These days everyone seems to be talking about energy, whether it’s the rising cost of electricity, gas and petrol, carbon costs and offsets, alternatives to our traditional sources or what happens when the oil finally runs out. Going a little bit deeper, however, and trying to get to grips with what’s really going on when we generate electricity or burn fuels, calls for an understanding of a little bit of science – and specifically the field known as thermodynamics.
If, like many, you have rather hazy memories of your school science lessons, or worse still, bad memories of the whole experience, and the very mention of the word has already started to put you off reading any further – relax! The name may sound intimidating, but the basic ideas are very simple to grasp. No, honestly, they really are.
OK – so here come the three laws of thermodynamics.
The First Law
Despite its impressive-sounding title, the First Law really doesn’t tell you anything you don’t already know – you can’t get something for nothing! That said, it is a vitally important part of understanding energy and what happens when one form is converted into another.
The key thing to remember is that energy generation isn’t the same thing as creating ‘new’ energy; all you’re doing is changing one kind of energy for another – the kinetic energy of moving water being turned into electrical energy in a hydro-electric power station, for example.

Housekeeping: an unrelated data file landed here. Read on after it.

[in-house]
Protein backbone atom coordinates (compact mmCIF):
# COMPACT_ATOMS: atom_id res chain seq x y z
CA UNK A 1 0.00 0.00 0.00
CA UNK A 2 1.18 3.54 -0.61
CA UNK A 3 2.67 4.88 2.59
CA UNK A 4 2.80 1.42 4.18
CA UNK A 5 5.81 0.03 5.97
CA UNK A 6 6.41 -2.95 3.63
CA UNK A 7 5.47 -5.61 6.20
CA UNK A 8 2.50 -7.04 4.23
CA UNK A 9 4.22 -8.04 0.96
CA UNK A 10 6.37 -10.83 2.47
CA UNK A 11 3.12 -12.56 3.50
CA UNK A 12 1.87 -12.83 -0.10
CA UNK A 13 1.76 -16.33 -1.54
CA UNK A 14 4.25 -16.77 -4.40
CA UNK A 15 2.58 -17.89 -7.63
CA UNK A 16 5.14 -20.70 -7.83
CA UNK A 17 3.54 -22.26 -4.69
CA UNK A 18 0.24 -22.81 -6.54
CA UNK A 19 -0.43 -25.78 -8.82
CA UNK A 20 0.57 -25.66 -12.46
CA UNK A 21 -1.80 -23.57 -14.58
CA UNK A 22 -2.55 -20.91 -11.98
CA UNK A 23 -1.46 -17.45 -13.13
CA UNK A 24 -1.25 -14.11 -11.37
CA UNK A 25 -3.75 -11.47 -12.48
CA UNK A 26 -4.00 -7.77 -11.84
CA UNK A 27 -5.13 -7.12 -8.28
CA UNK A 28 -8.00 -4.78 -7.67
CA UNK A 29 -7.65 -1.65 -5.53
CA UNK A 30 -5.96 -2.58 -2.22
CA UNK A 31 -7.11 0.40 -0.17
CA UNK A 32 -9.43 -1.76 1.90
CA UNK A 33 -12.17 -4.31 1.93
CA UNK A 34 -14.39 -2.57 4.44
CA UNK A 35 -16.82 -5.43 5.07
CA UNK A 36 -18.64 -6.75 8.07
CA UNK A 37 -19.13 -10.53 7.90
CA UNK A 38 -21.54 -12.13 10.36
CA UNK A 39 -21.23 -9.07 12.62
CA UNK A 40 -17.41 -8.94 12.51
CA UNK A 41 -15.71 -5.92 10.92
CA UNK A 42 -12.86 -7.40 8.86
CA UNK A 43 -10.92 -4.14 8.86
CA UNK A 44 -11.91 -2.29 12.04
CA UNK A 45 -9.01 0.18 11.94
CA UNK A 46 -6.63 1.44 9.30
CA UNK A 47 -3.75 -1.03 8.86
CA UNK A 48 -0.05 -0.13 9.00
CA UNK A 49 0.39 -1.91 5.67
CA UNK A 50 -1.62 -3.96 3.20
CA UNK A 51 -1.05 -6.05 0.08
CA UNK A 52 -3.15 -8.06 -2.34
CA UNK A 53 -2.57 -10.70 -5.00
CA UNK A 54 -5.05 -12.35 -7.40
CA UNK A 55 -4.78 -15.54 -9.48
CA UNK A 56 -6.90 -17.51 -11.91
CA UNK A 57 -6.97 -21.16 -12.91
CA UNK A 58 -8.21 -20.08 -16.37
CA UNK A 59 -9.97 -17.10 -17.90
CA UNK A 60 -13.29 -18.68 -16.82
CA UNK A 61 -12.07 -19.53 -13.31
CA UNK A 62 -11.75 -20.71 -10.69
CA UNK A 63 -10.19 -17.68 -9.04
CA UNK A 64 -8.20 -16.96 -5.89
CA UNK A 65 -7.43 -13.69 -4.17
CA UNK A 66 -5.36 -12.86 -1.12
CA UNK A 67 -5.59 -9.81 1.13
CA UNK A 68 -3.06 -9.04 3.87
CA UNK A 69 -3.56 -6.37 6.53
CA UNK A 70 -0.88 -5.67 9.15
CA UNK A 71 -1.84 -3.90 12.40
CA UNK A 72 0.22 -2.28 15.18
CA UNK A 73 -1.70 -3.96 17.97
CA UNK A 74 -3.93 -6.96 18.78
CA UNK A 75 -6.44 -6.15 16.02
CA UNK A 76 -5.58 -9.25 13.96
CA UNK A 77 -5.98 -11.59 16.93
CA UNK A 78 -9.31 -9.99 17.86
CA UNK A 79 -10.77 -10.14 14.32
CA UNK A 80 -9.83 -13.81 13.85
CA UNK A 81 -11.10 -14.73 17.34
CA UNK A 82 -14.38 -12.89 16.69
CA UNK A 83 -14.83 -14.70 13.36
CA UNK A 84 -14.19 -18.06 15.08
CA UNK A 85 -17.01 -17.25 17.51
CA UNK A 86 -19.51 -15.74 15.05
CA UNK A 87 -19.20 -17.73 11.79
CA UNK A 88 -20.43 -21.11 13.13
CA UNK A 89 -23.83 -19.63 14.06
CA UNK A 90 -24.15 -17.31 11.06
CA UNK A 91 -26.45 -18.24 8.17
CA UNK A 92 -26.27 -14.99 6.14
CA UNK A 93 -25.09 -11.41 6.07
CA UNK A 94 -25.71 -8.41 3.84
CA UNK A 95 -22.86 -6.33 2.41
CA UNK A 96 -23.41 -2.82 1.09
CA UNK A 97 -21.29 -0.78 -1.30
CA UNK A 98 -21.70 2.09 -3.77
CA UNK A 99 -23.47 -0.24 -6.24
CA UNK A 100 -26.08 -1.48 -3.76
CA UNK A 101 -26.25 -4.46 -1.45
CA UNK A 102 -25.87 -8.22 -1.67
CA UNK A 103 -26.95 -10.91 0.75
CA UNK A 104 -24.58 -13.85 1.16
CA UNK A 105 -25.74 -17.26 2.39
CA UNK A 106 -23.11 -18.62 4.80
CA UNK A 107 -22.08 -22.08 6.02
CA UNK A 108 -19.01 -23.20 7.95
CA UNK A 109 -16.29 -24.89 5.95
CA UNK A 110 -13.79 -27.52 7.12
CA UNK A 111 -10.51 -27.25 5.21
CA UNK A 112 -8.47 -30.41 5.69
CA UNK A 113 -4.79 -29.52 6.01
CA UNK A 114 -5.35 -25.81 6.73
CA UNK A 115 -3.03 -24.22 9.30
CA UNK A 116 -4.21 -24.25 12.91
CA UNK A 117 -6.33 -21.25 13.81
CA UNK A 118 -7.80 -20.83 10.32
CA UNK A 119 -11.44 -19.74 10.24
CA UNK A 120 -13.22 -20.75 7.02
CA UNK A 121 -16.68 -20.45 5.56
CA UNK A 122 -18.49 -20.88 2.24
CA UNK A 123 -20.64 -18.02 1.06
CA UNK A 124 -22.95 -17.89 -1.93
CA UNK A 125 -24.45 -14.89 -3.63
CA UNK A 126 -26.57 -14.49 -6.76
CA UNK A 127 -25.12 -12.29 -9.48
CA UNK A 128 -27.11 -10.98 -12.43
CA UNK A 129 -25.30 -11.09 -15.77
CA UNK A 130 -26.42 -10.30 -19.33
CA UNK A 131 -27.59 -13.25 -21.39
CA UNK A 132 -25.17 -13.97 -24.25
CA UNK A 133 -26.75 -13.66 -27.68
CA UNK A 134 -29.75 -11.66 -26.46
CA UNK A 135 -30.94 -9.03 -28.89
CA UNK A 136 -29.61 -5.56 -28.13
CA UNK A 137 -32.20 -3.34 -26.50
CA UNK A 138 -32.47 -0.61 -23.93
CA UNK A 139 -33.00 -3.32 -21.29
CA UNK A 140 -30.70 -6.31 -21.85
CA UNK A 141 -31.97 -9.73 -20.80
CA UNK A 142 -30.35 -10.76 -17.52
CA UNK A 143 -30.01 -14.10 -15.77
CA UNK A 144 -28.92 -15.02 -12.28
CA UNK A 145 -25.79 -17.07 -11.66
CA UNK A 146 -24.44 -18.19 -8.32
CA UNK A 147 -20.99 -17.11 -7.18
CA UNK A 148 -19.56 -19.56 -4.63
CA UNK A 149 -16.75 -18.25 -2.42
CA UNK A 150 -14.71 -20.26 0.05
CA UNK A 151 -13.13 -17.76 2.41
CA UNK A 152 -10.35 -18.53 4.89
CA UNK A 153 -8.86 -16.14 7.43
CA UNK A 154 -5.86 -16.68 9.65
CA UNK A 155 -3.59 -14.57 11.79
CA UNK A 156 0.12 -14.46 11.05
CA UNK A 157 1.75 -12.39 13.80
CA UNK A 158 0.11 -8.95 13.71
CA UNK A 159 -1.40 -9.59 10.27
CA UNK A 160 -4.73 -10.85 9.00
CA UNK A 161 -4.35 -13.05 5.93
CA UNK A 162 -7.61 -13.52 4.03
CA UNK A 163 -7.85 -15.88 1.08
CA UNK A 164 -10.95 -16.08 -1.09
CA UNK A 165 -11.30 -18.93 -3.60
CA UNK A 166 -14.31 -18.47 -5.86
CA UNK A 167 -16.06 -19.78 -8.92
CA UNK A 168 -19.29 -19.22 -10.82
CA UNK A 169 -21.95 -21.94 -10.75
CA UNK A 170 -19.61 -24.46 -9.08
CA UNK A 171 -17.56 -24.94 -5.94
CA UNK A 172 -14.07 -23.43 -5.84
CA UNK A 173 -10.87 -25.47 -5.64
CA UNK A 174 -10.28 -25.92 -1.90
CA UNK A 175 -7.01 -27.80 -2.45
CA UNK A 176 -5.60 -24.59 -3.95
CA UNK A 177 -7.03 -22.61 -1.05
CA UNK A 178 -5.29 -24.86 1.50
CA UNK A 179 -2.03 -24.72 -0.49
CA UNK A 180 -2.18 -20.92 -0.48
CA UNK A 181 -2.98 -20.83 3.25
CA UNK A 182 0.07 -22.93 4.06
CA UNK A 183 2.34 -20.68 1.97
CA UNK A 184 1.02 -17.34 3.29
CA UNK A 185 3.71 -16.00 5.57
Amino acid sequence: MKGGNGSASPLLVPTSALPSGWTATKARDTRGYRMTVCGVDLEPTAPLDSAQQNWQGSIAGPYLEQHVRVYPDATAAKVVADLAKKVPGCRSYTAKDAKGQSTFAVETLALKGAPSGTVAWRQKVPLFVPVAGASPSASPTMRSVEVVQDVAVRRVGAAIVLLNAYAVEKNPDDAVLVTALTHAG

This law is also the basis for one of the most important ideas in physics – the Conservation of Energy Principle. This states that the total amount of energy in a closed system remains constant over time, bringing us back to the original idea that you don’t create energy or destroy it, you just swap it for a different kind.
The Second Law
The Second Law of Thermodynamics isn’t any harder to understand; just think of it as the universe’s version of foreign exchange. In just the same way as you never get the full value of your Pounds in Euros or Dollars and you always lose a bit on the deal, converting energy from one form to another is never 100 percent efficient. Some of the energy ends up ‘lost’ in the transformation – usually as heat.
If you take the example of a wind turbine, although most of the kinetic energy of the moving wind is converted into electricity, friction in the moving parts means that some of it is converted into heat energy and effectively lost from the system. This law also explains the problem with conventional incandescent light bulbs; in this case, around 98 percent of the electrical energy is converted into heat, with only two percent going to do the job it was really designed for in the first place!
The Third Law
This one gets even easier. It’s the equivalent of a universal rule that says ‘no cheating!’ Put simply, there’s no way around the other two – no matter how hard you try – which makes the basis for all those claims of perpetual motion machines look more than a tad shaky!
So that’s it – the three laws of thermodynamics in a nutshell. See; told you they weren’t all that scary.
These laws are fundamental to understanding much of the ‘why’ that surrounds energy and the way we use it. There’s a lot more to them than has been covered here, of course, but even with the benefit of this simple guide, most of the big issues of energy efficiency should become much easier to grasp. It’s not every day that you get to grips with one of the guiding principles of the universe, but that’s effectively what these laws are, and they apply everywhere, even when you get into the heady realms of Einstein’s Relativity or Quantum theory.
As for those, well, they really are a little more complicated to explain!